New Jersey Representative Andy Kim tweeted that he is heartbroken over the shootings.

"The AAPI community across the country is frightened by these acts of violence," he said. "We have to strengthen our resolve and act against such blind hatred. Tonight we stand in solidarity with victims and their families." 

Julie Ae Kim, writer and Queens Borough director for Test and Trace Corps, tweeted that she was "sick to my stomach."

"I am angry and sad," she wrote. "It's the elders, the women, immigrants who are targeted for a reason - because the system leaves them the most vulnerable." In another tweet, she added, "I'm angry at those who minimized the violence. I'm angry that it took so long to be taken seriously." 

The hashtag #StopAsianHate quickly started to trend on Tuesday night, as people expressed frustration with the lack of action and accountability in attacks against Asian Americans. 

"I am heartbroken. I am enraged. I am scared," one individual said. "We need more. More condemning of anti-Asian racism from us all, but especially our elected officials. More calling a hate crime for what it is from the media. More loving of our communities and each other." 

Celebrities, including actress, producer and director Mindy Kaling, joined in on the calls for change, with Kaling tweeting that "enough is enough."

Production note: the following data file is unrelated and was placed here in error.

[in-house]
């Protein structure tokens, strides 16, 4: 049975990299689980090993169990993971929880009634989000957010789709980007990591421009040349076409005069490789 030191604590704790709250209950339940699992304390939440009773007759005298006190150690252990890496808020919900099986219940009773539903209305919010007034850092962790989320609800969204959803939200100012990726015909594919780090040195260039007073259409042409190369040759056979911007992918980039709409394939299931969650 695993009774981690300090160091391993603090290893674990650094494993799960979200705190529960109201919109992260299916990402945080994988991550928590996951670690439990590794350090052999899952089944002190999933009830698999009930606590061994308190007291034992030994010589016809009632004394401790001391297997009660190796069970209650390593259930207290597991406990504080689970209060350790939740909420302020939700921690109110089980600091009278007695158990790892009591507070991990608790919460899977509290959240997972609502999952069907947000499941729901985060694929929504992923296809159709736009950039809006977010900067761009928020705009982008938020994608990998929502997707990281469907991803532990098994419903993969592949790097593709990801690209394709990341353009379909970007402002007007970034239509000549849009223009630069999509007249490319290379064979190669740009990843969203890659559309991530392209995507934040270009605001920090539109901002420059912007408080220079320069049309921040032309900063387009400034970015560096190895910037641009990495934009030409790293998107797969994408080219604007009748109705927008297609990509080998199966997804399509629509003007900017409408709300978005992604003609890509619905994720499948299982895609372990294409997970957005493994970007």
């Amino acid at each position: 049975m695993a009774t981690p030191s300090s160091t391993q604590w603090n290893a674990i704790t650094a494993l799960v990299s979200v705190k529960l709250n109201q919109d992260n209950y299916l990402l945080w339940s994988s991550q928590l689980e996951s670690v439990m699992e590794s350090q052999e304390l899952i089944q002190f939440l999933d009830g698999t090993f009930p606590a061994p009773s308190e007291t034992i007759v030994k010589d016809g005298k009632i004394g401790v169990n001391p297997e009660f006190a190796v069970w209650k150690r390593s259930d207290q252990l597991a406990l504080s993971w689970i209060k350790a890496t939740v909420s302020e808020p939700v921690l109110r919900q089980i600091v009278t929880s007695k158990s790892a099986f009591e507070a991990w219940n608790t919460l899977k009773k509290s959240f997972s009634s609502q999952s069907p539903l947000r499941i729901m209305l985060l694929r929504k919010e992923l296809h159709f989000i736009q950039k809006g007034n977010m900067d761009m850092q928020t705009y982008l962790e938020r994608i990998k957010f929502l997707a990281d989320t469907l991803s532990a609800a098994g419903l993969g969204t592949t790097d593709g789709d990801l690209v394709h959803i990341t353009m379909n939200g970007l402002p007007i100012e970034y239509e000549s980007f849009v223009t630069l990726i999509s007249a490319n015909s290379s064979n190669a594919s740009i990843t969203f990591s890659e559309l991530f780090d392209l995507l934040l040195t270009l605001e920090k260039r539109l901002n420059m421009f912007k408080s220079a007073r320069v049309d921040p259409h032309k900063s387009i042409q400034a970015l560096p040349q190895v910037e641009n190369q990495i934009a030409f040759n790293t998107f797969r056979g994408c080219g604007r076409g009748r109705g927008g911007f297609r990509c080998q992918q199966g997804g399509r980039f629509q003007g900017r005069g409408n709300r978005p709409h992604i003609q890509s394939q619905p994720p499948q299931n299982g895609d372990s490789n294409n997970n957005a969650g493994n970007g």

"The targeting of our Asian brothers and sisters is sickening, but not surprising given the normalizing of anti-Asian hate speech in the past year," she said. "We have to #StopAsianHate, enough is enough!"

NBA superstar LeBron James also spoke out, calling the shootings "senseless and tragic" in a tweet that mentioned Aromatherapy Spa in particular. 

Many politicians have also spoken out, including Georgia Senators Raphael Warnock and Jon Ossoff.  Warnock tweeted Tuesday night, "My heart is broken tonight after the tragic violence in Atlanta that took eight lives. Once again we see that hate is deadly. Praying for the families of the victims and for peace for the community."

Ossoff said in a statement, "While the motive for last night's terrible violence remains under investigation, I express my love and support for and stand in solidarity with the Asian-American community, which has endured a shocking increase in violence and harassment over the last year."

Just four days before the attacks, Mr. Biden condemned the rise in hate crimes against Asian Americans in his first prime-time address to the nation.

"Too often, we've turned against one another," he said. "Vicious hate crimes against Asian Americans, who have been attacked, harassed, blamed and scapegoated." 

"It's wrong, it's un-American, and it must stop."

California Governor Gavin Newsom was also among the political leaders who condemned the attack, calling the shootings "abhorrent." His state has experienced a troubling surge in violence targeting Asian Americans in recent weeks.